Name: Geomungo.
Type: Chordophones > Simple > Zithers > Tube > Half.
Hornbostel-Sachs No#:
Era: Goguryeo Kingdom.
Tuning: D# / Eb, G# / Ab,  C ,  A# / Bb,  A# / Bb and A# / Bb tuned an octave lower then central tone.
Country: Korea.
Region: Far East Asia.

Description: The geomungo [in Hangul: 거문고 also romanized as komungo, kŏmun’go, hyeongeum, hyongum or hyŏn’gŭm whose name literaly translates to “black zther”. It is a fretted zither beloning to the half tube category of the zither family in the Hornbostel-Sachs system of classification. Sholars believe that the name refers to Goguryeo and translates to “Goguryeo zither” or that it refers to the colour and translates to “black crane zither” [in Hangul: 현학금 hyeonhaggeum, in Hanja: 玄鶴琴].

This painting titled “Women Playing Geomungo” by Shin Yun-Bok or by pen name “Hyewon” [in Hangul: 거문고 in Hanja: 玄琴: Shin Yun-Bok]
History: The instrument originated circa the 4th century Anak Tomb No.3 infra – through the 7th century from the kingdom of Goguryeo. The northernmost of the Three Kingdoms of Korea, although the instrument can be traced back to the 4th century.

According to the Samguk Sagi [in Hangul: 삼국사기 Samguk Sagi ; literal translation, The Chronicles of the Three Kingdoms circa 1145. The geomungo was invented by prime minister Wang San-ak by using the form of the ancient Chinese instrument guqin [gogeum, also called chilhyeongeum. Literally “seven-string zither”]. After his death, the instrument was passed down to Ok Bogo, Son Myeong-deuk, Gwi Geum, An Jang, Cheong Jang and Geuk Jong, while being widely spread over the kingdom.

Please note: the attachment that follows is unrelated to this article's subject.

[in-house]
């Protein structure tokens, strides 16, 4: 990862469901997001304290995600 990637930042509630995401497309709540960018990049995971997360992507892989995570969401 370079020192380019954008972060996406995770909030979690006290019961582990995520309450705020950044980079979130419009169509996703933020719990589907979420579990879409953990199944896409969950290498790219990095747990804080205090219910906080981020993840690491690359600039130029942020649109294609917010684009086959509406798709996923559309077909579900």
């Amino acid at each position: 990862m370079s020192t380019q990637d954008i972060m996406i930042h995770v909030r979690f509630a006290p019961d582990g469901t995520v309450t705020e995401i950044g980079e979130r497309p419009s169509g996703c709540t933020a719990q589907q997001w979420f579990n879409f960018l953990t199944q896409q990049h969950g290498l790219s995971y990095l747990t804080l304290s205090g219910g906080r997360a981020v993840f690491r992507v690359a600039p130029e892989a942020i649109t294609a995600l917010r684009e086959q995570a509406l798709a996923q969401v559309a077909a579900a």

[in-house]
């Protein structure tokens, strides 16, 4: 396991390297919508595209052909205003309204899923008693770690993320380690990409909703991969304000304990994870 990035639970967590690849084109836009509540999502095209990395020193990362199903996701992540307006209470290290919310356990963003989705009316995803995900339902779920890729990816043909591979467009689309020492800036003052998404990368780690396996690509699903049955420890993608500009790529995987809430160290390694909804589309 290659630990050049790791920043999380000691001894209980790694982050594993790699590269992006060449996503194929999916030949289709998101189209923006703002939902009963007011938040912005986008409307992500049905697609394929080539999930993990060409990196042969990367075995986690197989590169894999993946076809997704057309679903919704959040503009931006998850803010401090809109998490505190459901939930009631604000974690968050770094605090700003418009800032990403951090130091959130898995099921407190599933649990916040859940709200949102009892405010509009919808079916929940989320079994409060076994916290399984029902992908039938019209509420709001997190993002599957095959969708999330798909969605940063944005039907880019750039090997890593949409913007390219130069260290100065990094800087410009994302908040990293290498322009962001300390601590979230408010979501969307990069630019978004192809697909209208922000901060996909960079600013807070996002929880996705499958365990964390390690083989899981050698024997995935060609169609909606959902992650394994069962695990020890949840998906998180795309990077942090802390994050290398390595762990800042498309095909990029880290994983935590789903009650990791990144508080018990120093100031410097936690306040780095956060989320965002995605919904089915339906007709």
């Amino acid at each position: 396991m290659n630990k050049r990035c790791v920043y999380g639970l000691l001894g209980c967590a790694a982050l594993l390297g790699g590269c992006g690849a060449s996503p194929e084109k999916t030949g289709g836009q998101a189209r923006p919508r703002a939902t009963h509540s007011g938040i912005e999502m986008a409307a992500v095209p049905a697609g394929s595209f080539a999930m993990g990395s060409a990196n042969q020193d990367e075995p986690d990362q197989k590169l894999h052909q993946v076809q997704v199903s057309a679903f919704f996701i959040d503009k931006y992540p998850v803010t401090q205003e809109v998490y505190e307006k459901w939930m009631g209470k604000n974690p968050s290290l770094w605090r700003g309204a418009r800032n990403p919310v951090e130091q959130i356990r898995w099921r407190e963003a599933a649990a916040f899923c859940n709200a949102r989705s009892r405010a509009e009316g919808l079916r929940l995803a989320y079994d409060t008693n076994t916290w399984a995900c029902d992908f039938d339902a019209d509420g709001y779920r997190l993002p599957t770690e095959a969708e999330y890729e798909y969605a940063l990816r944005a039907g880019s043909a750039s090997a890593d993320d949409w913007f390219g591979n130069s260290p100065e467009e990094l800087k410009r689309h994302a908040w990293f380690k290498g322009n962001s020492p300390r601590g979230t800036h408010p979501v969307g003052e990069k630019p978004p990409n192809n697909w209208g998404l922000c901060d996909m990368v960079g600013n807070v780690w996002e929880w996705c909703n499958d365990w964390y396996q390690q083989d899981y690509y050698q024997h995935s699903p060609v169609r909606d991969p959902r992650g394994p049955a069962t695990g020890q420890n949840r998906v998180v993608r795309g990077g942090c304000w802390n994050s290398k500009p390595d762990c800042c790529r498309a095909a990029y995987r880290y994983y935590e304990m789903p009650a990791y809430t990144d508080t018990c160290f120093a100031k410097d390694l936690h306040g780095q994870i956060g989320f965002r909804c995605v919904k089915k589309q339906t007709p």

An archetype of the instrument is painted in the Goguryeo tombs. Archetype of the instrument is painted in Goguryeo tombs. Geomungo are found in mural paintings in the tomb of Muyongchong and Anak Tomb No. 3.

Citations: Bibliography: According to the Samguk Sagi [in Hangul: 삼국사기 Samgugsagi ; literal translation ; The Chronicles of the Three Kingdoms [in Hangul: 삼국의 연대기 samgug-ui yeondaegi] circa 1145 ; Websites:

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